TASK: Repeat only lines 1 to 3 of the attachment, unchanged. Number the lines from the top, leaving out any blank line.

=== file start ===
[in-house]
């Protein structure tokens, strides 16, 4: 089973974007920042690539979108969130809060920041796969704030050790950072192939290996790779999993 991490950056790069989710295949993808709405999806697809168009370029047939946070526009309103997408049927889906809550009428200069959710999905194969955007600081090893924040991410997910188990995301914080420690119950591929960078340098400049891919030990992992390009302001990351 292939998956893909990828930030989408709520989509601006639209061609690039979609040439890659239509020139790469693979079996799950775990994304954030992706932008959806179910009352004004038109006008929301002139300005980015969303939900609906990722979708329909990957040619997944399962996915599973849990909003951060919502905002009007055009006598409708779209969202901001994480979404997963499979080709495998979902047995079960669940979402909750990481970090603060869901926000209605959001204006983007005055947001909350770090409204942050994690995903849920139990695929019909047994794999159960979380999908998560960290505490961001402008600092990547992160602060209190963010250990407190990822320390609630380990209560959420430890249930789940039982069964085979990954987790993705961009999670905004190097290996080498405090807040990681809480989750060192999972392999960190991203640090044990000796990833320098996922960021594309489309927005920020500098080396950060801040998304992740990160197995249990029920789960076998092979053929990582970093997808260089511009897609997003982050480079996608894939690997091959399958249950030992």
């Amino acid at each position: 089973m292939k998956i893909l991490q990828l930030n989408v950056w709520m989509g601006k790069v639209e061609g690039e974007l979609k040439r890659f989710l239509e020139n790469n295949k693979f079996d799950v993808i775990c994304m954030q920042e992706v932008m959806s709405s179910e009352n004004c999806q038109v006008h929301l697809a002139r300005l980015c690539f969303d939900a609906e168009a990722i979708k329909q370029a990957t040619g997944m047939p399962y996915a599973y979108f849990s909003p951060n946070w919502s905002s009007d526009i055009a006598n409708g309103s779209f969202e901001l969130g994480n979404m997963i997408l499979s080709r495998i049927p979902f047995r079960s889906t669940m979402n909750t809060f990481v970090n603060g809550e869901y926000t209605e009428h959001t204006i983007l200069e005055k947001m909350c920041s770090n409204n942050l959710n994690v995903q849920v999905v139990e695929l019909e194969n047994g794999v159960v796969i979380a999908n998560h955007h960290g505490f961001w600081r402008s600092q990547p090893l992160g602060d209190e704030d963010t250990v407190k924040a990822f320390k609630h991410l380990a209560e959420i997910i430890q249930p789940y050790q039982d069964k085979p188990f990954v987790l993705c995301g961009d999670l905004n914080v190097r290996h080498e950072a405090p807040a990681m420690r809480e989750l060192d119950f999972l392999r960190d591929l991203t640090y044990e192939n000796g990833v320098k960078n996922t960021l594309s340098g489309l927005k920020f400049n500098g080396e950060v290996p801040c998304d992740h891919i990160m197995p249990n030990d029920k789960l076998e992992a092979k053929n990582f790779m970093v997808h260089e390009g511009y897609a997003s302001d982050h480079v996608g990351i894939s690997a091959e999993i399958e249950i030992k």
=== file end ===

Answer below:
[in-house]
């Protein structure tokens, strides 16, 4: 089973974007920042690539979108969130809060920041796969704030050790950072192939290996790779999993 991490950056790069989710295949993808709405999806697809168009370029047939946070526009309103997408049927889906809550009428200069959710999905194969955007600081090893924040991410997910188990995301914080420690119950591929960078340098400049891919030990992992390009302001990351 292939998956893909990828930030989408709520989509601006639209061609690039979609040439890659239509020139790469693979079996799950775990994304954030992706932008959806179910009352004004038109006008929301002139300005980015969303939900609906990722979708329909990957040619997944399962996915599973849990909003951060919502905002009007055009006598409708779209969202901001994480979404997963499979080709495998979902047995079960669940979402909750990481970090603060869901926000209605959001204006983007005055947001909350770090409204942050994690995903849920139990695929019909047994794999159960979380999908998560960290505490961001402008600092990547992160602060209190963010250990407190990822320390609630380990209560959420430890249930789940039982069964085979990954987790993705961009999670905004190097290996080498405090807040990681809480989750060192999972392999960190991203640090044990000796990833320098996922960021594309489309927005920020500098080396950060801040998304992740990160197995249990029920789960076998092979053929990582970093997808260089511009897609997003982050480079996608894939690997091959399958249950030992």
């Amino acid at each position: 089973m292939k998956i893909l991490q990828l930030n989408v950056w709520m989509g601006k790069v639209e061609g690039e974007l979609k040439r890659f989710l239509e020139n790469n295949k693979f079996d799950v993808i775990c994304m954030q920042e992706v932008m959806s709405s179910e009352n004004c999806q038109v006008h929301l697809a002139r300005l980015c690539f969303d939900a609906e168009a990722i979708k329909q370029a990957t040619g997944m047939p399962y996915a599973y979108f849990s909003p951060n946070w919502s905002s009007d526009i055009a006598n409708g309103s779209f969202e901001l969130g994480n979404m997963i997408l499979s080709r495998i049927p979902f047995r079960s889906t669940m979402n909750t809060f990481v970090n603060g809550e869901y926000t209605e009428h959001t204006i983007l200069e005055k947001m909350c920041s770090n409204n942050l959710n994690v995903q849920v999905v139990e695929l019909e194969n047994g794999v159960v796969i979380a999908n998560h955007h960290g505490f961001w600081r402008s600092q990547p090893l992160g602060d209190e704030d963010t250990v407190k924040a990822f320390k609630h991410l380990a209560e959420i997910i430890q249930p789940y050790q039982d069964k085979p188990f990954v987790l993705c995301g961009d999670l905004n914080v190097r290996h080498e950072a405090p807040a990681m420690r809480e989750l060192d119950f999972l392999r960190d591929l991203t640090y044990e192939n000796g990833v320098k960078n996922t960021l594309s340098g489309l927005k920020f400049n500098g080396e950060v290996p801040c998304d992740h891919i990160m197995p249990n030990d029920k789960l076998e992992a092979k053929n990582f790779m970093v997808h260089e390009g511009y897609a997003s302001d982050h480079v996608g990351i894939s690997a091959e999993i399958e249950i030992k």